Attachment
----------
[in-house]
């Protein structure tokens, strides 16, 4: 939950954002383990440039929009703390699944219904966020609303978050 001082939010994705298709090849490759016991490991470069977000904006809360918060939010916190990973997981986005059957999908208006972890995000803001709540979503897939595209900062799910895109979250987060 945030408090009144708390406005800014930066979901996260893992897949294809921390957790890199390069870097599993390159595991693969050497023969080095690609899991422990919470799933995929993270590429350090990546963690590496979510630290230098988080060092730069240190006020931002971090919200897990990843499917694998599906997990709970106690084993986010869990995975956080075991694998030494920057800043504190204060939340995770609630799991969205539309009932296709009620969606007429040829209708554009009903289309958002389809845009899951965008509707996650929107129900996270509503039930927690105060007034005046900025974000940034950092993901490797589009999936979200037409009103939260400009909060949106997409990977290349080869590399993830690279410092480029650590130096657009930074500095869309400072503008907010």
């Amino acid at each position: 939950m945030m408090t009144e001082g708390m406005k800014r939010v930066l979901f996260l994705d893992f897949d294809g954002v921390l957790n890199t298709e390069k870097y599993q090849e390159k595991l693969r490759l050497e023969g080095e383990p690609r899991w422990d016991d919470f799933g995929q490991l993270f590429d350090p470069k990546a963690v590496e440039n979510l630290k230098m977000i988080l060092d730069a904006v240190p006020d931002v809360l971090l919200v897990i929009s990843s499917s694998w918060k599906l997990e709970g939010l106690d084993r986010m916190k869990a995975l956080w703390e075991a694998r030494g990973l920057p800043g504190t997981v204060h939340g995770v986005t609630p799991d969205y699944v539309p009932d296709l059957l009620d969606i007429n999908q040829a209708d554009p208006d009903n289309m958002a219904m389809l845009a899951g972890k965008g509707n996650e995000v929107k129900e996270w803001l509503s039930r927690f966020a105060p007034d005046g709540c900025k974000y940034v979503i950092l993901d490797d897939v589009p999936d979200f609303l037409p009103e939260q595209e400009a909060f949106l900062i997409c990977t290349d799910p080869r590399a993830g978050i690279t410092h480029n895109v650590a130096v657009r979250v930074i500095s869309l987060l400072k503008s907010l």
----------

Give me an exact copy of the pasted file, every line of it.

[in-house]
């Protein structure tokens, strides 16, 4: 939950954002383990440039929009703390699944219904966020609303978050 001082939010994705298709090849490759016991490991470069977000904006809360918060939010916190990973997981986005059957999908208006972890995000803001709540979503897939595209900062799910895109979250987060 945030408090009144708390406005800014930066979901996260893992897949294809921390957790890199390069870097599993390159595991693969050497023969080095690609899991422990919470799933995929993270590429350090990546963690590496979510630290230098988080060092730069240190006020931002971090919200897990990843499917694998599906997990709970106690084993986010869990995975956080075991694998030494920057800043504190204060939340995770609630799991969205539309009932296709009620969606007429040829209708554009009903289309958002389809845009899951965008509707996650929107129900996270509503039930927690105060007034005046900025974000940034950092993901490797589009999936979200037409009103939260400009909060949106997409990977290349080869590399993830690279410092480029650590130096657009930074500095869309400072503008907010």
């Amino acid at each position: 939950m945030m408090t009144e001082g708390m406005k800014r939010v930066l979901f996260l994705d893992f897949d294809g954002v921390l957790n890199t298709e390069k870097y599993q090849e390159k595991l693969r490759l050497e023969g080095e383990p690609r899991w422990d016991d919470f799933g995929q490991l993270f590429d350090p470069k990546a963690v590496e440039n979510l630290k230098m977000i988080l060092d730069a904006v240190p006020d931002v809360l971090l919200v897990i929009s990843s499917s694998w918060k599906l997990e709970g939010l106690d084993r986010m916190k869990a995975l956080w703390e075991a694998r030494g990973l920057p800043g504190t997981v204060h939340g995770v986005t609630p799991d969205y699944v539309p009932d296709l059957l009620d969606i007429n999908q040829a209708d554009p208006d009903n289309m958002a219904m389809l845009a899951g972890k965008g509707n996650e995000v929107k129900e996270w803001l509503s039930r927690f966020a105060p007034d005046g709540c900025k974000y940034v979503i950092l993901d490797d897939v589009p999936d979200f609303l037409p009103e939260q595209e400009a909060f949106l900062i997409c990977t290349d799910p080869r590399a993830g978050i690279t410092h480029n895109v650590a130096v657009r979250v930074i500095s869309l987060l400072k503008s907010l």